Other roller coasters rely on magnetics and a catapult-launch lift to gather energy. Instead of relying on the chain lift to build potential energy, the magnets produce kinetic energy in those seconds.


The sinking, somewhat nauseous butterfly feeling in your gut going through loops and hills are G-forces at work. The design of the coaster changes how they act on the body. Sometimes, riders experience free fall, with no forces on them but gravity. In other instances, you’ll get air time — called negative G-force — for a feeling of weightlessness as you slightly pop up from your seat. These are the coasters around the world known for their intense G-forces:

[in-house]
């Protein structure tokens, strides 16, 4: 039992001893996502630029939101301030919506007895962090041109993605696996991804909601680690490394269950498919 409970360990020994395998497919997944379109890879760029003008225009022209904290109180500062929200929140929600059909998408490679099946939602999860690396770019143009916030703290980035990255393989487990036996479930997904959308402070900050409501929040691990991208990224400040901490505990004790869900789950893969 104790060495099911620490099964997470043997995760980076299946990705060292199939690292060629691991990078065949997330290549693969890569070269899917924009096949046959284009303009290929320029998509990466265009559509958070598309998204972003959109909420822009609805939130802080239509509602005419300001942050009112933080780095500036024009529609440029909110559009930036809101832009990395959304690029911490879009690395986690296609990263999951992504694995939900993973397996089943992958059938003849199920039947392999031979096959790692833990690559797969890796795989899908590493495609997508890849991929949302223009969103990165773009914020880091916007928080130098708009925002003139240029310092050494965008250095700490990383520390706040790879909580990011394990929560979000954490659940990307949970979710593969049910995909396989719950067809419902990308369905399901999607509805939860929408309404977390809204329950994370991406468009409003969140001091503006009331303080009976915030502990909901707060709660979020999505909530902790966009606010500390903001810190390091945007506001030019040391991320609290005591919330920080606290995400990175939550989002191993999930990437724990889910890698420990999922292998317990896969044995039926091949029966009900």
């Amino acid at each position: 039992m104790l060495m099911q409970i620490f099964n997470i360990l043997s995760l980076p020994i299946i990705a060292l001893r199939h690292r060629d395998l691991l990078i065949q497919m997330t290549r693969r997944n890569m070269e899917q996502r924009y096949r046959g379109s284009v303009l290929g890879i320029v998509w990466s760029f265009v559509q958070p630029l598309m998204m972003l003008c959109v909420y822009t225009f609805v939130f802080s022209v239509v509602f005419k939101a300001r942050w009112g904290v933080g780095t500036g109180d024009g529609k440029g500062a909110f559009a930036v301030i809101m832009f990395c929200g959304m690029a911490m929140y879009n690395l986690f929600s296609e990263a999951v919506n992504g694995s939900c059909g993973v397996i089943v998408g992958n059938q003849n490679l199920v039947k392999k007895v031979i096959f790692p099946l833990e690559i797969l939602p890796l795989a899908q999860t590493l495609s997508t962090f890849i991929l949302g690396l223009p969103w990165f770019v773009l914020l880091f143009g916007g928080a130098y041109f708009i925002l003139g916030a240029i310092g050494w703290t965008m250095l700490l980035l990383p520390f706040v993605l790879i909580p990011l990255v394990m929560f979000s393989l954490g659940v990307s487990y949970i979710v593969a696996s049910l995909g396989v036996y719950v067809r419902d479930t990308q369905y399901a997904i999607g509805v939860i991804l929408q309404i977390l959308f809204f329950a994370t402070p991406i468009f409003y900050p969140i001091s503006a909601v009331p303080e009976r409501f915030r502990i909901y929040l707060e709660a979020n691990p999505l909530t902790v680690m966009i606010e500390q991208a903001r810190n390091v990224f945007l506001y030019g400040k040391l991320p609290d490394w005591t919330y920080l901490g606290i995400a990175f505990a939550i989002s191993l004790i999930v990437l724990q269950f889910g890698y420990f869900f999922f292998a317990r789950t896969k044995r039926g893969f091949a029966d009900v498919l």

• Flip Flap Railway at Sea Lion Park
  • Tower of Terror in Gold Reef City
  • Skyrush in Hersheypark
  • Intimidator 305 at Kings Dominion
  • Apollo’s Chariot at Busch Gardens Williamsburg


Inertia is the force required to get an object to start moving. It’s important to distinguish that the rider’s inertia differs from the car’s. Calculating moments of inertia is a critical safety component for inversions because it keeps everyone in the cars without falling out during loops — even with restraints. Gravity and centripetal acceleration want to drop passengers into the air below you, but inertia keeps you intact. 

The Engineering Considerations

Now it’s time to combine that physics know-how to engineer and build a roller coaster. After physics, engineers consider other aspects to brainstorm design:

  • Train type, such as bobsled, inverted or floorless 
  • Material, whether wooden, steel or hybrid
  • Track maps, such as wild mouse or terrain coasters
  • How much area designers have for the track